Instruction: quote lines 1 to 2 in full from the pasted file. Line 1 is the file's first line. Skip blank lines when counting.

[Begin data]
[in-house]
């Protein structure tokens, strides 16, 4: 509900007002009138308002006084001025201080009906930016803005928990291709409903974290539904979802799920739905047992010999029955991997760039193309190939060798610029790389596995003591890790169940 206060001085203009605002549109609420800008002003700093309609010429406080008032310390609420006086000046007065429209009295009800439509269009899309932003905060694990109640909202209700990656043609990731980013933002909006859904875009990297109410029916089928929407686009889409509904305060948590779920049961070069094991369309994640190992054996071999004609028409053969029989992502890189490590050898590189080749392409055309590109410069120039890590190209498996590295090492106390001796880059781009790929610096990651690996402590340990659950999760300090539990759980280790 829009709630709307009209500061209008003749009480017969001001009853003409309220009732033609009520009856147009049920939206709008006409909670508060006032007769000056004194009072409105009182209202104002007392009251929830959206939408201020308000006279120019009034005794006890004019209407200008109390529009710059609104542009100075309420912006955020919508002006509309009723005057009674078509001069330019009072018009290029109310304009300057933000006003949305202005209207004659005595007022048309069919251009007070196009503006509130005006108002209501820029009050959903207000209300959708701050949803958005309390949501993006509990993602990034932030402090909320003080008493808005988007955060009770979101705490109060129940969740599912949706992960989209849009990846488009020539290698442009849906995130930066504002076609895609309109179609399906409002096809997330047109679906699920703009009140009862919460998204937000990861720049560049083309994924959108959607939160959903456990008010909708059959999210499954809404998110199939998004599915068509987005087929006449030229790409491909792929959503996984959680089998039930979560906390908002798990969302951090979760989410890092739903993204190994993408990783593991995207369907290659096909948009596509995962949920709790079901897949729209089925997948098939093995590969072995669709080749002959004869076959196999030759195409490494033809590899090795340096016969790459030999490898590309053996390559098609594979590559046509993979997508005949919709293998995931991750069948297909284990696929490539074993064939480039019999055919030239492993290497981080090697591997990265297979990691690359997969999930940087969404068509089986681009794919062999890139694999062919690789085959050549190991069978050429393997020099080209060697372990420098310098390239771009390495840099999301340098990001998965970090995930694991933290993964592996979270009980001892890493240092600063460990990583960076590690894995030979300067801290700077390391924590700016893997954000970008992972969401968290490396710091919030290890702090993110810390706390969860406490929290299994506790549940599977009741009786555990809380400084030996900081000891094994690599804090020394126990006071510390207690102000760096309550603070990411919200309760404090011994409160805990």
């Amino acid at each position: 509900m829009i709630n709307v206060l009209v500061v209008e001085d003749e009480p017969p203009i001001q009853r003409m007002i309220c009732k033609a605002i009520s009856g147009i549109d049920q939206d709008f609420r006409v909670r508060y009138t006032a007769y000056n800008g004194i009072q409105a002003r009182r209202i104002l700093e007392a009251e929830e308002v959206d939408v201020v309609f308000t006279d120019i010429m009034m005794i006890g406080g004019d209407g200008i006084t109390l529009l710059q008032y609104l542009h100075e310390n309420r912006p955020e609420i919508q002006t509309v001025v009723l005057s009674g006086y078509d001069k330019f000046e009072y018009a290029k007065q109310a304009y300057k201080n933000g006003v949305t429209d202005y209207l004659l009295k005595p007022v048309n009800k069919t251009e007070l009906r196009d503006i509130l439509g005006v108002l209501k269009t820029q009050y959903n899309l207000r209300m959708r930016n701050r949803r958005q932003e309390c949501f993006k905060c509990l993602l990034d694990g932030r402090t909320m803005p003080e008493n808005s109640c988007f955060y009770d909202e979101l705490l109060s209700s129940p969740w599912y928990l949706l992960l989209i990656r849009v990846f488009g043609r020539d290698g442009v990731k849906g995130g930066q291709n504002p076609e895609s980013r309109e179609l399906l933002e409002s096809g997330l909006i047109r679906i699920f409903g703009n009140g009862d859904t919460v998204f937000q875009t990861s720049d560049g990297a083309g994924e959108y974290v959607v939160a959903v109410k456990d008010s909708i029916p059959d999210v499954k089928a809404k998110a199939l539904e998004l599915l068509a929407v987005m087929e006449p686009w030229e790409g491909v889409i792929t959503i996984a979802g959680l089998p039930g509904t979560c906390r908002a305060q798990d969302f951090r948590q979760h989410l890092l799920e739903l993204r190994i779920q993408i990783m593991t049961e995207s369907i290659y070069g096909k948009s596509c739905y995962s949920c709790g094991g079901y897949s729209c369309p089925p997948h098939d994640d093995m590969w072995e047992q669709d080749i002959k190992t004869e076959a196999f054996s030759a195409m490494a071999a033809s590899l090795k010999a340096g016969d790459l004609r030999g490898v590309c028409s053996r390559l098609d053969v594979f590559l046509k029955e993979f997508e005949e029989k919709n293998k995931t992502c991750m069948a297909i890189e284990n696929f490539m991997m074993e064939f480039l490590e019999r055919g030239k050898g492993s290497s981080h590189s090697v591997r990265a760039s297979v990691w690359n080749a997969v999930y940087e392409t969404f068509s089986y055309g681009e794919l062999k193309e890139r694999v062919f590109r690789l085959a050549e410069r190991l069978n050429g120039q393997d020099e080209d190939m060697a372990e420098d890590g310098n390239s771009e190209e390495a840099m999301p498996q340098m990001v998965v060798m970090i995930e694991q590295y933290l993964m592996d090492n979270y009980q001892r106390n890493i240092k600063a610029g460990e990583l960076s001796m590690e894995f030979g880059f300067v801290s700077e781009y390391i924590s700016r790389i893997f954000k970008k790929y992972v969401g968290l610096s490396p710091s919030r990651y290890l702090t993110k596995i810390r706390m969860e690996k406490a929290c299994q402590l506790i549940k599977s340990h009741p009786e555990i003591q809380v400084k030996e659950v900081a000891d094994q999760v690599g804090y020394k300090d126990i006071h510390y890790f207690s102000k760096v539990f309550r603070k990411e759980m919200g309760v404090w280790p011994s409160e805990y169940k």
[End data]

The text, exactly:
[in-house]
């Protein structure tokens, strides 16, 4: 509900007002009138308002006084001025201080009906930016803005928990291709409903974290539904979802799920739905047992010999029955991997760039193309190939060798610029790389596995003591890790169940 206060001085203009605002549109609420800008002003700093309609010429406080008032310390609420006086000046007065429209009295009800439509269009899309932003905060694990109640909202209700990656043609990731980013933002909006859904875009990297109410029916089928929407686009889409509904305060948590779920049961070069094991369309994640190992054996071999004609028409053969029989992502890189490590050898590189080749392409055309590109410069120039890590190209498996590295090492106390001796880059781009790929610096990651690996402590340990659950999760300090539990759980280790 829009709630709307009209500061209008003749009480017969001001009853003409309220009732033609009520009856147009049920939206709008006409909670508060006032007769000056004194009072409105009182209202104002007392009251929830959206939408201020308000006279120019009034005794006890004019209407200008109390529009710059609104542009100075309420912006955020919508002006509309009723005057009674078509001069330019009072018009290029109310304009300057933000006003949305202005209207004659005595007022048309069919251009007070196009503006509130005006108002209501820029009050959903207000209300959708701050949803958005309390949501993006509990993602990034932030402090909320003080008493808005988007955060009770979101705490109060129940969740599912949706992960989209849009990846488009020539290698442009849906995130930066504002076609895609309109179609399906409002096809997330047109679906699920703009009140009862919460998204937000990861720049560049083309994924959108959607939160959903456990008010909708059959999210499954809404998110199939998004599915068509987005087929006449030229790409491909792929959503996984959680089998039930979560906390908002798990969302951090979760989410890092739903993204190994993408990783593991995207369907290659096909948009596509995962949920709790079901897949729209089925997948098939093995590969072995669709080749002959004869076959196999030759195409490494033809590899090795340096016969790459030999490898590309053996390559098609594979590559046509993979997508005949919709293998995931991750069948297909284990696929490539074993064939480039019999055919030239492993290497981080090697591997990265297979990691690359997969999930940087969404068509089986681009794919062999890139694999062919690789085959050549190991069978050429393997020099080209060697372990420098310098390239771009390495840099999301340098990001998965970090995930694991933290993964592996979270009980001892890493240092600063460990990583960076590690894995030979300067801290700077390391924590700016893997954000970008992972969401968290490396710091919030290890702090993110810390706390969860406490929290299994506790549940599977009741009786555990809380400084030996900081000891094994690599804090020394126990006071510390207690102000760096309550603070990411919200309760404090011994409160805990």